Everything You Need to Know About Merck’s Game-Changing Covid Pill
(Bloomberg) -- Molnupiravir, an antiviral pill being developed by Merck & Co., has been touted as a potential game changer in the fight against Covid-19. The experimental medication was shown to reduce the risk of hospitalization or death by about half in a late-stage study of adults with mild-to-moderate cases. The promise of a drug that patients can easily get and take at home has prompted some governments to order supplies even before regulators have decided whether to approve its use.
1. What is molnupiravir?
It’s the chemical name for a medicine originally developed to treat influenza that’s given orally in a capsule. It inhibits replication of SARS-CoV-2, the coronavirus that causes Covid, by a mechanism known as “lethal mutagenesis.” In simple terms, it causes the machinery that reproduces the virus’s genetic material to make mistakes, thereby rendering the copies defective. The drug was discovered at Emory University in Atlanta, and is being developed by Kenilworth, New Jersey-based Merck and Miami-based Ridgeback Biotherapeutics LP.
2. How effective is it?
Interim analysis of data from a randomized trial found that it cut the risk of hospitalization by about 50%, Merck said in an Oct. 1 statement. Of 385 patients who got the drug, 28 or 7.3% were hospitalized, compared with 53 out of 377 (14.1%) who got a placebo. Through day 29, no deaths were reported in patients who received molnupiravir, but eight died in the placebo arm. The study was relatively small, and further research is required. But results were so encouraging that Merck and Ridgeback, in consultation with independent trial monitors and the U.S. Food and Drug Administration, halted the trial and began the process of gaining regulatory clearance. The company said at a conference in September that early research showed molnupiravir can thwart the most common SARS-CoV-2 variants, including delta and gamma.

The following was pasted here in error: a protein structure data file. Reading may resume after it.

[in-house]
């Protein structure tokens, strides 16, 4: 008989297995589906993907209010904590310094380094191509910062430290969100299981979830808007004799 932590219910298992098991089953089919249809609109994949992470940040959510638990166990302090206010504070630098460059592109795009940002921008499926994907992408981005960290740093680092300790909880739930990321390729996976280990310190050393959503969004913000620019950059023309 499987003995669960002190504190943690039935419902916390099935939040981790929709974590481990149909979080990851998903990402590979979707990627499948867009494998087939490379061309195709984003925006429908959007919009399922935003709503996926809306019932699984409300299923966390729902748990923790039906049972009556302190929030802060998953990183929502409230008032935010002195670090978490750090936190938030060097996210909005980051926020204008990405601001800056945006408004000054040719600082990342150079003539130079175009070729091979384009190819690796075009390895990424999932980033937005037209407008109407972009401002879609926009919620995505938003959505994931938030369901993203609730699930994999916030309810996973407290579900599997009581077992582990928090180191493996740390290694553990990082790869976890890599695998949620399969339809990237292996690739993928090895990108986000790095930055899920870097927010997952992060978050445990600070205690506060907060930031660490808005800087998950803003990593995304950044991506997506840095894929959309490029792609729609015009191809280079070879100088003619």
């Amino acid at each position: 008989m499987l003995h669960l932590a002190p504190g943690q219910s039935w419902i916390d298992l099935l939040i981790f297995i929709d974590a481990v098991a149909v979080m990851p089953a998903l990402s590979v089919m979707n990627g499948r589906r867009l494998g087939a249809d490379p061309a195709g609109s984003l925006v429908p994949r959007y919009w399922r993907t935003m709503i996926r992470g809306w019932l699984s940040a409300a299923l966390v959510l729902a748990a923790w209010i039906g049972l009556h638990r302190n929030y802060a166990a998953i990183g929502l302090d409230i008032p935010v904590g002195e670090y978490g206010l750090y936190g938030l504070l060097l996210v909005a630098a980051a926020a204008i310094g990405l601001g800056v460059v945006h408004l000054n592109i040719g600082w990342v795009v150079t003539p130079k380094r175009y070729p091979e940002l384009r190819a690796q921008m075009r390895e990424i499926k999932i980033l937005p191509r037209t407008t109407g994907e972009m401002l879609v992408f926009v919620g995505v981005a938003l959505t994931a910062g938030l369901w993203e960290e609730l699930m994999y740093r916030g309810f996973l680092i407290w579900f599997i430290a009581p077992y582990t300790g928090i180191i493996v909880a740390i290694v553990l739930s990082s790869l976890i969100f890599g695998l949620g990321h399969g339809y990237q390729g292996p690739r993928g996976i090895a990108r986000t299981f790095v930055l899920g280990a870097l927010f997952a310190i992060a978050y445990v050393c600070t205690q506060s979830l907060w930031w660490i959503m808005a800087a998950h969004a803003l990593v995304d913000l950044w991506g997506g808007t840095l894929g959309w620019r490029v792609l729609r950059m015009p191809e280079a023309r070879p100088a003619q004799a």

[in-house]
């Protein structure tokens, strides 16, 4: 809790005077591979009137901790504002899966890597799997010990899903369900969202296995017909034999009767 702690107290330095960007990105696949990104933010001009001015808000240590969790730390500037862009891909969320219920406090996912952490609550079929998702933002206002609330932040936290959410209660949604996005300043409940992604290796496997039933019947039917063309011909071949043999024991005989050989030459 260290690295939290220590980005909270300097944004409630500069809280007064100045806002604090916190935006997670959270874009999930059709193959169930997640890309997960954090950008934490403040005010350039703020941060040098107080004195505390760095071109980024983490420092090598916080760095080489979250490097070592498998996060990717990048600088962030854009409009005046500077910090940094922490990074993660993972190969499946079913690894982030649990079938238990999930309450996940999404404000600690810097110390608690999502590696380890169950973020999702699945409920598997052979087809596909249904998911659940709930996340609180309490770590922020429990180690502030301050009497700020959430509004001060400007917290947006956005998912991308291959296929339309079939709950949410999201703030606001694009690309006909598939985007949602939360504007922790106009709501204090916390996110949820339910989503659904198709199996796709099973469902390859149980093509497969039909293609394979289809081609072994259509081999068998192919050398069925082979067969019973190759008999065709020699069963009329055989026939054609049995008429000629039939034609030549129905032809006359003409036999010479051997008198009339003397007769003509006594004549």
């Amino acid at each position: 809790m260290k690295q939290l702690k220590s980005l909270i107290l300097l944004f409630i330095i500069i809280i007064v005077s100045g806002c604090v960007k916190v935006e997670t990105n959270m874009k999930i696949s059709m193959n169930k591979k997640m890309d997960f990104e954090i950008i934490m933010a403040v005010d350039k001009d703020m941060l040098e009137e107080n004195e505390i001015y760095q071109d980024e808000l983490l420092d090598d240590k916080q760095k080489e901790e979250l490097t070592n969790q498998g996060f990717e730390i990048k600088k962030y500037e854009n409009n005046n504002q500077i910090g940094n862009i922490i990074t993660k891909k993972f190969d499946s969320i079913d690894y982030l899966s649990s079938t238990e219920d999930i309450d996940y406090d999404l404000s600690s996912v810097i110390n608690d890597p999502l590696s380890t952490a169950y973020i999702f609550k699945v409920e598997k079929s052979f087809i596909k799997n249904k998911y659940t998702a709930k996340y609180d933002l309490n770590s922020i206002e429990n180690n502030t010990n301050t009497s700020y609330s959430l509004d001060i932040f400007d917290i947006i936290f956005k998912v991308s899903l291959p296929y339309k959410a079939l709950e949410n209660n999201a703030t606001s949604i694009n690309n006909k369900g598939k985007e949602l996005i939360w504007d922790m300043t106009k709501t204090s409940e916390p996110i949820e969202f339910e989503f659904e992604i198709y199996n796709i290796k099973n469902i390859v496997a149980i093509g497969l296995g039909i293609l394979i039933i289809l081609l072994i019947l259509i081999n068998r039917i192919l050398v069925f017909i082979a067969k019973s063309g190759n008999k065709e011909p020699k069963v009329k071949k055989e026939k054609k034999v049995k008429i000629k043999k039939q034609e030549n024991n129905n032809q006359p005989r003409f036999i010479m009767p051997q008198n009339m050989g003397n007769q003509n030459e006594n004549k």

3. How is it different from other drugs?
Gilead Sciences Inc.’s antiviral remdesivir, as well as monoclonal antibodies, are administered via an intravenous infusion. This is usually done in a hospital or a clinic, where infected people risk transmitting the virus to medical staff and other patients. Molnupiravir’s main advantage is that it’s taken as a pill, enabling patients to be treated at home. It’s also likely to be cheaper: A five-day course of molnupiravir will cost about $700 per patient -- a third of the cost of a monoclonal antibody treatment, according to the New York Times. Safe, well-tolerated, affordable and easy-to-administer antivirals are ideal treatments because they directly counter the virus, limiting its damage to the body and the duration of illness. Steroids and blood-thinners that have been shown to improve survival in hospitalized patients don’t directly fight the virus; rather they prevent a worsening of Covid symptoms.
4. How was it administered?